Hong Kong singer-artist Denise Ho Wan-sze has accused China of backtracking on its “one country, two systems” commitment during a speech before the United Nations’ Human Rights Council in Geneva, Switzerland.
Invited by the UN Watch and the Human Rights Foundation, Ho gave a short speech which was twice interrupted by a delegate representing Beijing. The pro-democracy artist said that democracy and human rights guaranteed by the Vienna Declaration on human rights were under serious attack in Hong Kong through the controversial extradition bill – which could enable Beijing to extradite individuals labeled as suspects located in Hong Kong.
About 30 seconds into her speech, Chinese delegate Dai Demao interrupted her, pointing out to the council that her words violate the one-China principle in the UN Charter when she mentioned the city alongside China.
When she continued her speech she said that the city’s people have been frustrated as China has been backtracking on its promise of “One country, two systems”, citing six lawmakers being disqualified, booksellers going missing and activists being jailed.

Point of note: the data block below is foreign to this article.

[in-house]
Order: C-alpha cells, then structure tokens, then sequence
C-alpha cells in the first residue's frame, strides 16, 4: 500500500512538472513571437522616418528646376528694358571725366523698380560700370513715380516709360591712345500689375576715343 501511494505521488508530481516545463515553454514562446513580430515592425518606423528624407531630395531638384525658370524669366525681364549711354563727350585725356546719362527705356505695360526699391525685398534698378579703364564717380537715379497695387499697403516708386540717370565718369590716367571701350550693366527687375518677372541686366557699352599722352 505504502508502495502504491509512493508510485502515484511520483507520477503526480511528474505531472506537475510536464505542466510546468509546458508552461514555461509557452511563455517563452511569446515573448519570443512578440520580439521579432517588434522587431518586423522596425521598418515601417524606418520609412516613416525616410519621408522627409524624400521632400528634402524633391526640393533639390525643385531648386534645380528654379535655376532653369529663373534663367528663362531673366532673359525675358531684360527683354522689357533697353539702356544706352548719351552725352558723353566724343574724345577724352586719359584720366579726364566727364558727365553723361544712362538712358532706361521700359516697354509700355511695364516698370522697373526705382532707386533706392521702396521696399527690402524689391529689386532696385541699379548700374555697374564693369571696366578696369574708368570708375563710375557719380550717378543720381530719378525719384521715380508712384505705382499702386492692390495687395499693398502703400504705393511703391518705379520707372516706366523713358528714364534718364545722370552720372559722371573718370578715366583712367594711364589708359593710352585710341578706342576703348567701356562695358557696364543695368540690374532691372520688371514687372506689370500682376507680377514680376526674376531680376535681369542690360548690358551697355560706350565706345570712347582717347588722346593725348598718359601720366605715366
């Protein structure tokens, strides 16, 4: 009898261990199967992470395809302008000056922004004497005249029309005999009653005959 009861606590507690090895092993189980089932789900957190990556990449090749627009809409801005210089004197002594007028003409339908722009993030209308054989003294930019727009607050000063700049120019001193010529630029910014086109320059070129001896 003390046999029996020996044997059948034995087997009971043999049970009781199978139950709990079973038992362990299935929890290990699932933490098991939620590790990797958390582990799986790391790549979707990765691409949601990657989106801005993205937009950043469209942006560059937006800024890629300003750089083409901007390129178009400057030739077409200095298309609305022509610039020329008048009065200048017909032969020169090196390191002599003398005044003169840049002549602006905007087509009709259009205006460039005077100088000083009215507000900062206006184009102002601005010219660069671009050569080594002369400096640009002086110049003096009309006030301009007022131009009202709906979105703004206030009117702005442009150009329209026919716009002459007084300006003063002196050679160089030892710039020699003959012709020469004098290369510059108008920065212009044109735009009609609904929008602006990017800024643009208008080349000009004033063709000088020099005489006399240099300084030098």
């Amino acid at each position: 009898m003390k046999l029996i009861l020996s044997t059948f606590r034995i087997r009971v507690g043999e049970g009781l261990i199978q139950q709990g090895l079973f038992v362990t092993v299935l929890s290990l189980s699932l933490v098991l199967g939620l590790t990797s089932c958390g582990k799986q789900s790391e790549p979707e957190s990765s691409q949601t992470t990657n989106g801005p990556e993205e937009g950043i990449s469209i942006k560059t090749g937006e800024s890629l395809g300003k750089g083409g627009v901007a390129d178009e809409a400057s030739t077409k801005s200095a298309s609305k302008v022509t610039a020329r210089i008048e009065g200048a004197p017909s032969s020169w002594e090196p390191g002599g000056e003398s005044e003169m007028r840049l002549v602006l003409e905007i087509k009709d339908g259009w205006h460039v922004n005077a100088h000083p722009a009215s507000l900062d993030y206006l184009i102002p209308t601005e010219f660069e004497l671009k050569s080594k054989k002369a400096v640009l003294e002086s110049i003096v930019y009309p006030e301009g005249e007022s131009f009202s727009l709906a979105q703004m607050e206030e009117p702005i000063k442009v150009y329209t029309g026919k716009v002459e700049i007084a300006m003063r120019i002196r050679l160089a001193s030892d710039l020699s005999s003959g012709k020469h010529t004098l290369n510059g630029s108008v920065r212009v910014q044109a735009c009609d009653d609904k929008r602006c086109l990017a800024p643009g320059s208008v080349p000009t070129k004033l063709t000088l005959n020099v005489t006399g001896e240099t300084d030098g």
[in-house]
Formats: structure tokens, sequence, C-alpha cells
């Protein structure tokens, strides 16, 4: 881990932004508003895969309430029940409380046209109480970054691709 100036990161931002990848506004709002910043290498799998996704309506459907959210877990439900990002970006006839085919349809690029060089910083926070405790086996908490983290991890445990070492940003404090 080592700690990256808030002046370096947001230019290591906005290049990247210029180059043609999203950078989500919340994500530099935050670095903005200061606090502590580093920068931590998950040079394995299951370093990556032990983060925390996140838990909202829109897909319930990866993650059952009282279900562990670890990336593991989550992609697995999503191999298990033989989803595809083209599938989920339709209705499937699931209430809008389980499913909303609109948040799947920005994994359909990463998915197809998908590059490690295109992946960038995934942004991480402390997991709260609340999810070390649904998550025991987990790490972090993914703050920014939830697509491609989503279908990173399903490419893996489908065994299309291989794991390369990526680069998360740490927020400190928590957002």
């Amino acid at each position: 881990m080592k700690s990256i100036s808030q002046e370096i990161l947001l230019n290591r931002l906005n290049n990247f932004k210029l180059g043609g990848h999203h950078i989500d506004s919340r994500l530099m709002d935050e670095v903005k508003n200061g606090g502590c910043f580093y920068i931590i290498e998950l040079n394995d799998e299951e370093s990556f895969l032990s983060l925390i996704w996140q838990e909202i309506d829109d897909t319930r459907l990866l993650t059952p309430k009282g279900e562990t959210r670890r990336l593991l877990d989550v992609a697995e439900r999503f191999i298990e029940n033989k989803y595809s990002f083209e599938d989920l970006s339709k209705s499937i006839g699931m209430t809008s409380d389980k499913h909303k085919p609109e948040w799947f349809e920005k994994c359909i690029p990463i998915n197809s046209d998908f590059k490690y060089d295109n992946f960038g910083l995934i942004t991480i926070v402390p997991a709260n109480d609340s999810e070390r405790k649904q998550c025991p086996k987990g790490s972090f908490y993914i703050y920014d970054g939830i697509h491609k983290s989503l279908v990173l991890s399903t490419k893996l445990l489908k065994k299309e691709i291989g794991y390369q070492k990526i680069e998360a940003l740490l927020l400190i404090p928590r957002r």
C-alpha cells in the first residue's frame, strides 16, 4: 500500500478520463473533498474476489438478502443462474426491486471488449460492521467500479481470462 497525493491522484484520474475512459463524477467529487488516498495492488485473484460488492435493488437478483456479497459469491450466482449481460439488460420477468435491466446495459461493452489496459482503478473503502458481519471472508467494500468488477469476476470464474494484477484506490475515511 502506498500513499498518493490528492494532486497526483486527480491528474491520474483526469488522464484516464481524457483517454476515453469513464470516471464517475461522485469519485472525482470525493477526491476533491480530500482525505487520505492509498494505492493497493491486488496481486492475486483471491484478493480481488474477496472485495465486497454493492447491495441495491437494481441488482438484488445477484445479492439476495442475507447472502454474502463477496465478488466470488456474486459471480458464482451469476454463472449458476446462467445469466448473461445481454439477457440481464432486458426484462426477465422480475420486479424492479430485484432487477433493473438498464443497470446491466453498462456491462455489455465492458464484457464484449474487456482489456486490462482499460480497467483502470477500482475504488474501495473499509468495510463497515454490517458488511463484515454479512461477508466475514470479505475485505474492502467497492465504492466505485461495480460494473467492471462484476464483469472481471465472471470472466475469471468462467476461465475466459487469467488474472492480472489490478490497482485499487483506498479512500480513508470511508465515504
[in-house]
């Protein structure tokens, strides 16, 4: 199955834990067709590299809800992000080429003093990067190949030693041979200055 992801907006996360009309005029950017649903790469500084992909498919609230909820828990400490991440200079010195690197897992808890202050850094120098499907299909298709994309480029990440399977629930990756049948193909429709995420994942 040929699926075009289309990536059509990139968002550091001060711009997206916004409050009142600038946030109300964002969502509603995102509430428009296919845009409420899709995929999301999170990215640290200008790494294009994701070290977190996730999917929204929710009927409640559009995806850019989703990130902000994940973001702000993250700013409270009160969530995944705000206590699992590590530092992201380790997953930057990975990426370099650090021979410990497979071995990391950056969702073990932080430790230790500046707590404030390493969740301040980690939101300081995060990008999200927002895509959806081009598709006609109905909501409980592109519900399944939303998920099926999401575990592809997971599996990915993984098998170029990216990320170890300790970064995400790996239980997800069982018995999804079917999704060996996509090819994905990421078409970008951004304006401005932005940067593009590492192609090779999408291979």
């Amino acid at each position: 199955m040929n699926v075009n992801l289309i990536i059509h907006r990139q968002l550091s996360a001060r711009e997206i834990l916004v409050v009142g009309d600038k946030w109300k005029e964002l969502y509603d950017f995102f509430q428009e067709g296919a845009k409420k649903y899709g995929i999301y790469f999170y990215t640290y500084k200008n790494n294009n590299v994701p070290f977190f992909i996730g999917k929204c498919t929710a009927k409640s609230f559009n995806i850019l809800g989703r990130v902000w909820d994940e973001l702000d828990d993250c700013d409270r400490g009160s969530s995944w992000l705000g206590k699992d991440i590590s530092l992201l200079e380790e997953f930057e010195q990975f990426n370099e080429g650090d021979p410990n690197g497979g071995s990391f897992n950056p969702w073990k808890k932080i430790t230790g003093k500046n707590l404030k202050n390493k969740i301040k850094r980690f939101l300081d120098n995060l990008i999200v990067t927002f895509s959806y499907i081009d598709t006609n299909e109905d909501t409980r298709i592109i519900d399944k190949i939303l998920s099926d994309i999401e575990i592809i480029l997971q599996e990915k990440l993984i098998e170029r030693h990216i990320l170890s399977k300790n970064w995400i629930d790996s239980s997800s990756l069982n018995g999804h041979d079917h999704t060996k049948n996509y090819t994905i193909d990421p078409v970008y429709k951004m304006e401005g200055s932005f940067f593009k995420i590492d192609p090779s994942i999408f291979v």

Dai interrupted her again, saying that Ho was attacking the two systems principle and asked the council to stop her “insulting” speech.
She concluded her speech by urging the Human Rights Council to arrange an emergency meeting for the protection of Hong Kong and to remove China from the council if it continued to disrespect and disregard human rights.
Meanwhile, Hong Kong Chief Executive Carrie Lam said at a press conference on Tuesday that the controversial extradition bill was “dead.”
She pointed out that her stance was definitive despite protesters demanding a full withdrawal of the bill. She also said the government’s work was a “complete failure” in amending the law and stated there is no plan to revive the bill when the current Legislative Council’s term ends in 2020.
However, Lam continued to stand firm on not setting up a commission to investigate the clashes between protestors and the police throughout all the protests. She said the Independent Police Complaints Council will investigate the saga.